Rav Benjamin Krausz
Former Rosh Kollel in Perth (2008-2012)
Currently Rav of “Heichal Channah” community, Petach Tikvah


The Eternal Nation is Not Afraid of a Long Journey

The Torah describes at the beginning of the Parashah the route that Hashem led Bnei Yisra'el from Egypt – through the desert to the Red Sea. The Torah points out the reason for not taking the seemingly easier route; "…that God did not lead them [by] way of the land of the Philistines for it was near, because God said, lest the people reconsider when they see war and return to Egypt."

In this Passuk we have twice the word כי (Ki) that typically means "because", explaining Hashem's refraining from taking them through the land of the Philistines. If we try to understand the Passuk in the simple meaning of "because" then we find it difficult to understand the first explanation – "for it was near", the land of the Philistines being near would seem to us a reason to prefer that route, not an explanation why not to take that route. This difficulty brought the commentators to try and explain the first explanation in the Passuk a bit differently from the immediate meaning.
One explanation is that the Torah is telling us that the land of the Philistines being near, is the reason the people of Israel will want to return, since it is close by, and returning is an option. According to this explanation, which Rashi and other commentaries bring, it is a secondary explanation, brought by the Torah so that we understand the primary explanation of Hashem's concern that the people of Israel will turn back.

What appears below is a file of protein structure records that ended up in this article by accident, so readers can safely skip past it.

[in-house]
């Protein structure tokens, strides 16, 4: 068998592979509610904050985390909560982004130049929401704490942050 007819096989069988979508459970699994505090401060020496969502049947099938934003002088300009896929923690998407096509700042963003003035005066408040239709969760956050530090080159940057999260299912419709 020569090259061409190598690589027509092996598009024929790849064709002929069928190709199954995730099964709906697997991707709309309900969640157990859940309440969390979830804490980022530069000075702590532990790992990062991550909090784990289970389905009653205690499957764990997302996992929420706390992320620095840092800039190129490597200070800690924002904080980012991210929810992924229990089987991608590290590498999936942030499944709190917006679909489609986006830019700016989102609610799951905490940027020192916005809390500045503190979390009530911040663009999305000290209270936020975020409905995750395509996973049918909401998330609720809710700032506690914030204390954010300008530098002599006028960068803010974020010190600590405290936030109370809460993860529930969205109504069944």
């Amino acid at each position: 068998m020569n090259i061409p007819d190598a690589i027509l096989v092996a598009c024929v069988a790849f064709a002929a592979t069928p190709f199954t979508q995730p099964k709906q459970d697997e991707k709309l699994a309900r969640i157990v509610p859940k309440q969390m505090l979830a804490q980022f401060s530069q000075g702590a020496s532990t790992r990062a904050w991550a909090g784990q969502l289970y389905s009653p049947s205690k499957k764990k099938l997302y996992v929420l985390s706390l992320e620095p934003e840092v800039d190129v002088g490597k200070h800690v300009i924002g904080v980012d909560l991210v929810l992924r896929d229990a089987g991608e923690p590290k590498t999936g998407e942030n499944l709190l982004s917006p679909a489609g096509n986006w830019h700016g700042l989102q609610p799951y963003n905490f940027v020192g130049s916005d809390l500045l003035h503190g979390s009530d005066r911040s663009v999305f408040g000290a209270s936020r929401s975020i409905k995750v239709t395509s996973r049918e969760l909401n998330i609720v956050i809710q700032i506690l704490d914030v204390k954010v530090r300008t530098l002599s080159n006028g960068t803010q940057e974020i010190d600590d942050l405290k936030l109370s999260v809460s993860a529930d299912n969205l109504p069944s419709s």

Ibn Ezra introduces a different solution; the first instance is not coming to explain why Hashem refrained from taking that route, but rather it comes to explain why in the first place it would make sense to use that route – "for it was near". Once the Torah explains why we would have expected that to be the route, it explains in the second "Ki" why nevertheless Hashem decided against it – lest the people see war and then they will want to return.

But maybe the Torah wrote it in this slightly confusing style, for us to learn an extra lesson. specifically by understanding the Passuk in its immediate sense. The route through the land of Philistine, being close is actually the reason for not going through there. The Torah might be trying to tell us that taking the easier route, the closer route is not necessarily the best route. Building a new nation, educating a new nation, requires creating spiritual strengths, and in order to achieve that, it is necessary to take the longer route, it is necessary to take the more challenging route. The longer and more challenging route is the route that can build those strengths that are required to develop the skills and powers a nation needs – and if the nearer route will be taken, then these powers won't be developed, which would lead to a real concern that seeing war will cause the people to return to Egypt.

This can teach us a lesson for our personal life as well. When we are discussing spiritual development, when we are discussing education, when we are discussing building a personality – then the route we need to take is not necessarily the easier or faster route. On the contrary – we must not be afraid to take the longer and more challenging route, that in the short run might seem not to give us the results we expect, but in the long run will build a solid foundation.